2. Feminine and plural nouns do not add an ending in the genitive.
  3. The adjectives almost always have an –en ending. ⇨ ,,des neuen Autos” (the new car)
  4. The genitive form of most neuter and masculine nouns in German have either –es or –s ending (almost all nouns ending in sssßschz or tz must end with -es in the genitive). ⇨ ,,das Auto meines Bruders” (my brother’s car) or ,,der Titel des Filmes (Films)” (the title of the film)

The question word in the genitive is wessen (whose):

,,Wessen Buch hast du?” (Whose book do you have?)

A common error made even by native-speakers of German is to use an apostrophe in possessive forms (just like in English). For instance, they will often write “Maria’s Haus” instead of the correct form, “Marias Haus”.

GENITIVE EXPRESSIONS

The genitive is also used in some idiomatic or formulaic expressions (which are not usually translated into English with “of”).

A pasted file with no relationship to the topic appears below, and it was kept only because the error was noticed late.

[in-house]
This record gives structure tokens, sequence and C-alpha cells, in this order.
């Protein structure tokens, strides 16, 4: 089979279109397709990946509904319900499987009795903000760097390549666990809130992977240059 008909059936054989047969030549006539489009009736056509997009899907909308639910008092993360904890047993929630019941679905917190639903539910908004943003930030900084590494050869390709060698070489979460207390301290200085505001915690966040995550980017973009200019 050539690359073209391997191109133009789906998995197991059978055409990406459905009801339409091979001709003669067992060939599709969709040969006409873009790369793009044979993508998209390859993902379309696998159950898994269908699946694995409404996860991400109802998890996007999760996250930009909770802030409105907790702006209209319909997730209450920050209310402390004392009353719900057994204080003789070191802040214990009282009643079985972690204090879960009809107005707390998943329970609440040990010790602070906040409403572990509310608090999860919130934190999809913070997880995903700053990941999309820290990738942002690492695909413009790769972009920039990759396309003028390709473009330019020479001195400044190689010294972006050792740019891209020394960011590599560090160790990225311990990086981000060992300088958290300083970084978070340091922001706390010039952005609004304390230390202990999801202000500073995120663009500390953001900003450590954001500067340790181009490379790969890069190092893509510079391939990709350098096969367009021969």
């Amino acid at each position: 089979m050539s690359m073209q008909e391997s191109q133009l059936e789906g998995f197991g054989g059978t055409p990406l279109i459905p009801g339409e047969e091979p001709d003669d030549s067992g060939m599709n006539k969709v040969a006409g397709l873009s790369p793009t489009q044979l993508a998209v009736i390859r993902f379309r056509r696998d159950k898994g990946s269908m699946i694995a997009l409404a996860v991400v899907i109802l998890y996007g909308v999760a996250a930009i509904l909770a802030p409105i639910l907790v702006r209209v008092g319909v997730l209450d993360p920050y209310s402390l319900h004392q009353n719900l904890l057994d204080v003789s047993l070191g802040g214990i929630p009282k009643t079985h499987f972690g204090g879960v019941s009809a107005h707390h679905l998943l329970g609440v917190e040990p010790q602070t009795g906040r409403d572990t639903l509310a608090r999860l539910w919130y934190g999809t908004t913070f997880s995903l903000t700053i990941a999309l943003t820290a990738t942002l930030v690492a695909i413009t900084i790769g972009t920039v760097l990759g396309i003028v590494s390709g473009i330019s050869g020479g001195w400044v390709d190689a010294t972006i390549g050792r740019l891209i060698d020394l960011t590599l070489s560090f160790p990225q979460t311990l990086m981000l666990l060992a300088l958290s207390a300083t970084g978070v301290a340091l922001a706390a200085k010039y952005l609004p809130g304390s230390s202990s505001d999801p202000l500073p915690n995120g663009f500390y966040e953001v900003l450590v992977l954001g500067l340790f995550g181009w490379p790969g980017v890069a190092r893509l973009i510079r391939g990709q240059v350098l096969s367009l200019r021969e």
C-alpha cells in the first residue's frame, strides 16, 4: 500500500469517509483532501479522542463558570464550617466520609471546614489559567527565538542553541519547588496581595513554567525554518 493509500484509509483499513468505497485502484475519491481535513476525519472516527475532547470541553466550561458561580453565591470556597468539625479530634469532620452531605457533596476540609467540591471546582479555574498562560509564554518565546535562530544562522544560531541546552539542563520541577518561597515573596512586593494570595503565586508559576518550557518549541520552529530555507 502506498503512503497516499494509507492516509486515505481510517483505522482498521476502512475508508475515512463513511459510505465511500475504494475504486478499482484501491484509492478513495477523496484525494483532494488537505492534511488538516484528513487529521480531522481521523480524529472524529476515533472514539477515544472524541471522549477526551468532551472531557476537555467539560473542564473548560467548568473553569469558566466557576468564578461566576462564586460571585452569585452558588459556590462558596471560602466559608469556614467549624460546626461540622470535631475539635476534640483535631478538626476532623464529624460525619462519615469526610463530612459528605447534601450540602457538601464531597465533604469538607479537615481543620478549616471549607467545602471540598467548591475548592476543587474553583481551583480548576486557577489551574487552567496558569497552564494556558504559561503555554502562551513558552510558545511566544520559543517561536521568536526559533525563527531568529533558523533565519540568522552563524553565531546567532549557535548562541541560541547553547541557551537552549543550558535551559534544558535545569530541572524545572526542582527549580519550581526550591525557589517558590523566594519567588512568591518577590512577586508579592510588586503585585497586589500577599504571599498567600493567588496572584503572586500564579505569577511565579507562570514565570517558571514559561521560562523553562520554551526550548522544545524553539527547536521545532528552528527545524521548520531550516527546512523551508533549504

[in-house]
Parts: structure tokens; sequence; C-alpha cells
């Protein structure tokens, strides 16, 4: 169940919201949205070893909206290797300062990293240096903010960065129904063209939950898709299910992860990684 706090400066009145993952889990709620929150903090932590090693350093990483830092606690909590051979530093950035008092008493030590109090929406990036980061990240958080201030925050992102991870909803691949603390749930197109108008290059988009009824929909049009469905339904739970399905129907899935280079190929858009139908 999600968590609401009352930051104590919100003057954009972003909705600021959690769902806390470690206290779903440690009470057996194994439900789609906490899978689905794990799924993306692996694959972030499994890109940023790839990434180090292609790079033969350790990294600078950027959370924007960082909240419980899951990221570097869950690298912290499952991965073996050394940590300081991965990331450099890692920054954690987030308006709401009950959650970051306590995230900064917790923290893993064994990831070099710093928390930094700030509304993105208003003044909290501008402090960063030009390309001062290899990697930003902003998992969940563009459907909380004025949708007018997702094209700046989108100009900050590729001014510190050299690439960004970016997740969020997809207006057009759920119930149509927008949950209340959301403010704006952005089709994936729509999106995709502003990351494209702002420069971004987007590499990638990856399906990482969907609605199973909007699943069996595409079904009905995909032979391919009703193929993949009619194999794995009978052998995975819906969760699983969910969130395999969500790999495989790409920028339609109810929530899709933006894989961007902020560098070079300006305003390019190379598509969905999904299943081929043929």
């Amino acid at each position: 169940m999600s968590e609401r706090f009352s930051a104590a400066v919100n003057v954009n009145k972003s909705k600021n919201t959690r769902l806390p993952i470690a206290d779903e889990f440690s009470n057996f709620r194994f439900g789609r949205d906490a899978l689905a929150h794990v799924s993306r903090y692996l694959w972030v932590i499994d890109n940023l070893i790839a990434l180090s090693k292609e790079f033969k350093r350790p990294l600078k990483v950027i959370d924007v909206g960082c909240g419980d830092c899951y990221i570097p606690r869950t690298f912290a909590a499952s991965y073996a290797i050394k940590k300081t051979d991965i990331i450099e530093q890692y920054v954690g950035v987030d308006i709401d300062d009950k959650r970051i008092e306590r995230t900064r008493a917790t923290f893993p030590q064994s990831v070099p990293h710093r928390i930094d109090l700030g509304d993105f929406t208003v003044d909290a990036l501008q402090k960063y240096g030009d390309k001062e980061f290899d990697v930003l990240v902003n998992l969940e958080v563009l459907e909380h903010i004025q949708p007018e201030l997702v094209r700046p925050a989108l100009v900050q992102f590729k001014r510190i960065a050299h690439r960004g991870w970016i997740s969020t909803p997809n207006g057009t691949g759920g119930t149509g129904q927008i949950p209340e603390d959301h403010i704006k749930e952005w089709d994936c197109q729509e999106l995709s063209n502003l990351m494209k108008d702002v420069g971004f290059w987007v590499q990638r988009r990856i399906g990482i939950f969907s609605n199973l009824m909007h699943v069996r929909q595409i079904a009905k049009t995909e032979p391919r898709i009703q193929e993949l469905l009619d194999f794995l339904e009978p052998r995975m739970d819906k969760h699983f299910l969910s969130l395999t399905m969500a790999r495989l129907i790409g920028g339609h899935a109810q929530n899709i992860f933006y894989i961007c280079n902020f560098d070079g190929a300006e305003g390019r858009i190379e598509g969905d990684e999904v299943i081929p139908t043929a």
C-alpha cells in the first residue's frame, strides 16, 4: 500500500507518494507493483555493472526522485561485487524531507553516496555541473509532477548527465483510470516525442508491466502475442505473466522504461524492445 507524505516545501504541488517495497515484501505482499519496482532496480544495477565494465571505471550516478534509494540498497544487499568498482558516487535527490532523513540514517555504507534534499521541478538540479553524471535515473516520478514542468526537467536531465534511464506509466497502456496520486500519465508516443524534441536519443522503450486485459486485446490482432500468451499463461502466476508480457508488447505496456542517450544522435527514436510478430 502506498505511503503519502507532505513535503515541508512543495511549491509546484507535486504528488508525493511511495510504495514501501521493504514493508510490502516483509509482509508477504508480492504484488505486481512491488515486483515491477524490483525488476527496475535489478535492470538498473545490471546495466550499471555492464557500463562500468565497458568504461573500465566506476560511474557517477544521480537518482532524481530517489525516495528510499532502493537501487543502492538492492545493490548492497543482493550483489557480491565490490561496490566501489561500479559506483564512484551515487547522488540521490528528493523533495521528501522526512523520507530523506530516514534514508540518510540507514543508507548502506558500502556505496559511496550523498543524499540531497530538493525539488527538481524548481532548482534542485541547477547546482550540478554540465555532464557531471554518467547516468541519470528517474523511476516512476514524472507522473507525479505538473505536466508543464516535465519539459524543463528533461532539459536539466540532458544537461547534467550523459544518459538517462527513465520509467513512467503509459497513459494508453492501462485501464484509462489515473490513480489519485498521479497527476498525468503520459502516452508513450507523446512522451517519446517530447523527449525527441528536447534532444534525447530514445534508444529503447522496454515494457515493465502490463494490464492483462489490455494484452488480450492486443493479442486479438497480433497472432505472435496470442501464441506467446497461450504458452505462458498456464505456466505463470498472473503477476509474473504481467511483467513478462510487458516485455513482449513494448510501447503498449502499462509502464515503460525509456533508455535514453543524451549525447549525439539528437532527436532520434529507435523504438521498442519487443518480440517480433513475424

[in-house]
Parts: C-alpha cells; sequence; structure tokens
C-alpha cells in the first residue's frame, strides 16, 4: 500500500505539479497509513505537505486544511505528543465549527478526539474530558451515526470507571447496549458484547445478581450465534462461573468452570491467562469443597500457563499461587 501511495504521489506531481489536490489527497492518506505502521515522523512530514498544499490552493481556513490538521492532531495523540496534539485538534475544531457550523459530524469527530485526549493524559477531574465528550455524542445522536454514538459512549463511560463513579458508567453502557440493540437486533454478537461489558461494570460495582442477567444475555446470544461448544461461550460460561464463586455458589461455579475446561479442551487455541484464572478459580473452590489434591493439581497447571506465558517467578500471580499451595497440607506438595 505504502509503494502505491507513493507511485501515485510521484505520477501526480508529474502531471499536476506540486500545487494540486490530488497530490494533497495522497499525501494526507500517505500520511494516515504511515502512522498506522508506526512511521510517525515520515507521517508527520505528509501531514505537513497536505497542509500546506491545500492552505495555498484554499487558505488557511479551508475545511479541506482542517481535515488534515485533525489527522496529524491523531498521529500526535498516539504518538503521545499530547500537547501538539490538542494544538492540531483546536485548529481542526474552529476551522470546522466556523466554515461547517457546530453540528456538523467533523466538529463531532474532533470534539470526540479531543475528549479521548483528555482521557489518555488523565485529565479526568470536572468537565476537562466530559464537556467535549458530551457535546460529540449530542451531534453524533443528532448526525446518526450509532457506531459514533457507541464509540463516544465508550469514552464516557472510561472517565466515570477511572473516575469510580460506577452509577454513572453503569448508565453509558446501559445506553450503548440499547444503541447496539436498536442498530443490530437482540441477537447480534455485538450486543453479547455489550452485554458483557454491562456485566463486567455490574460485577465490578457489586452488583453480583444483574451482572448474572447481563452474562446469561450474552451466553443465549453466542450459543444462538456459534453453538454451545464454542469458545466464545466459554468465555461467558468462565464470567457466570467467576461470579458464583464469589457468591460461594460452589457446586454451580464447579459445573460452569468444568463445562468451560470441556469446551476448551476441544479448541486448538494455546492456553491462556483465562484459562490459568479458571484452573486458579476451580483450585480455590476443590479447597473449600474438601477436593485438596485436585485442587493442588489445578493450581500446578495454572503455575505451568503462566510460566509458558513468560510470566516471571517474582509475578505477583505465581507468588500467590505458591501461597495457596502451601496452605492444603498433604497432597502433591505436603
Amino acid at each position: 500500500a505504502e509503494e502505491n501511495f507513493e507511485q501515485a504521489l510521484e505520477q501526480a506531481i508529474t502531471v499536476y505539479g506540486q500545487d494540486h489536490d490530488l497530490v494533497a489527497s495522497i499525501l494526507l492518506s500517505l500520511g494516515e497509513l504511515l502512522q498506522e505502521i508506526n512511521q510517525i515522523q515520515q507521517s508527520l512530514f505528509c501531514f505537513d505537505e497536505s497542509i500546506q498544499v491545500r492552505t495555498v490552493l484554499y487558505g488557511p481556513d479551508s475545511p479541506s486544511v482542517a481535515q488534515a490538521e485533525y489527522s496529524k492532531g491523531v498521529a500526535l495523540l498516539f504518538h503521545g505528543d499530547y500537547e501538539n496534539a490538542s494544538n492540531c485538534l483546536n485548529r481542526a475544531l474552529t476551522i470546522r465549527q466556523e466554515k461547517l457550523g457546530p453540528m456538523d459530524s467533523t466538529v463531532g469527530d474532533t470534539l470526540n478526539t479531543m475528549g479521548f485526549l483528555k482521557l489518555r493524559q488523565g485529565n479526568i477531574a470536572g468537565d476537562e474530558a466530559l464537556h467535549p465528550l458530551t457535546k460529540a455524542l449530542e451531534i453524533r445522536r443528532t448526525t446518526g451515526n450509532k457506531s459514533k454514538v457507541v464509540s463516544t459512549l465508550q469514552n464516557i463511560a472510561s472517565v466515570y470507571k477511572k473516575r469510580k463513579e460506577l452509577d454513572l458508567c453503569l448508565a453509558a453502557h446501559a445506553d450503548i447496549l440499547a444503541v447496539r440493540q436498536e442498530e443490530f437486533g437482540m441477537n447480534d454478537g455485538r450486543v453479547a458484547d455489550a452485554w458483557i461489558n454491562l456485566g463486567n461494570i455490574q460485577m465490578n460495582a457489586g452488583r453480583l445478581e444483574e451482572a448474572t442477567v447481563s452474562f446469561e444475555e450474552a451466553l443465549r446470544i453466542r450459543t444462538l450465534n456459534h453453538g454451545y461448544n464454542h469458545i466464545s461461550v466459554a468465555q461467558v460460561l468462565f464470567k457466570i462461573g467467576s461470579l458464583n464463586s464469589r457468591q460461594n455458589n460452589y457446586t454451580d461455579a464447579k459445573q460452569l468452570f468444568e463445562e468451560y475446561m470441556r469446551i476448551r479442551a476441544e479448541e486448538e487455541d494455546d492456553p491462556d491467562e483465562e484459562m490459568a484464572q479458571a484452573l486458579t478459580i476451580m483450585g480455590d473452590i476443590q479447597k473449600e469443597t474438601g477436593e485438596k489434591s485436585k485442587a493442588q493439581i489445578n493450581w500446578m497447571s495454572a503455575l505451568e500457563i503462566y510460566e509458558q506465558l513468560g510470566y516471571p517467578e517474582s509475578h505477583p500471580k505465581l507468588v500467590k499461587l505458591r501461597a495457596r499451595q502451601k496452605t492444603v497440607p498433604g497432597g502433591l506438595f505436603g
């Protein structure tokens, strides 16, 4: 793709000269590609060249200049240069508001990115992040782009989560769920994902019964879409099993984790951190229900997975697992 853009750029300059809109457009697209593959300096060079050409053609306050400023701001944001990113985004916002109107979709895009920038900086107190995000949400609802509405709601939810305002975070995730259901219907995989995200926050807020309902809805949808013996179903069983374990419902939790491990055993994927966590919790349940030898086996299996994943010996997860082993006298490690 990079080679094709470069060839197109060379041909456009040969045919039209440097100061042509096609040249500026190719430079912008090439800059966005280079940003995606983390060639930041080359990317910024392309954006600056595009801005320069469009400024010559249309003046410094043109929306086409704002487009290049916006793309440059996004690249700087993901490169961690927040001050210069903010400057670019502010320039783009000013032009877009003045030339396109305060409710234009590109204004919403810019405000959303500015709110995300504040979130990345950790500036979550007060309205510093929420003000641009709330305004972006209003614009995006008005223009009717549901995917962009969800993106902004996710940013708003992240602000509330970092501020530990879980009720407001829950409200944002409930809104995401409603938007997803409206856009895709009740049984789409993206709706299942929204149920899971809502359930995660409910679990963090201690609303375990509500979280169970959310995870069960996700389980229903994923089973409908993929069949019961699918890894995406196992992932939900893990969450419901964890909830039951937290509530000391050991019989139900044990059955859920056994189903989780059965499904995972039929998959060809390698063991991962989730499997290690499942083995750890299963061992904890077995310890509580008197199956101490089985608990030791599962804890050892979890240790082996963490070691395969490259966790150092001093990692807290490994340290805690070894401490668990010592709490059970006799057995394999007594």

Idiomatic or Formulaic Expressions
Deutsch Englisch
eines Tages one day, some day
eines Nachts one night (note irreg. genitive form)
eines kelten Winters one cold winter
erster Klasse fahren to travel in first class
letzten Endes when all is said and done
meines Wissens to my knowledge
meines Erachtens in my opinion/view

GENITIVE PREPOSITIONS

Some German prepositions are governed by the genitive case.

,,Während der Woche arbeiten wir.” (During the week we work.)

,,Trotz des Wetters fahren wir heute nach Hause.” (In spite of the weather we’re driving home today.)

Genitive Prepositions
Deutsch Englisch
anstatt instead of
außerhalb outside of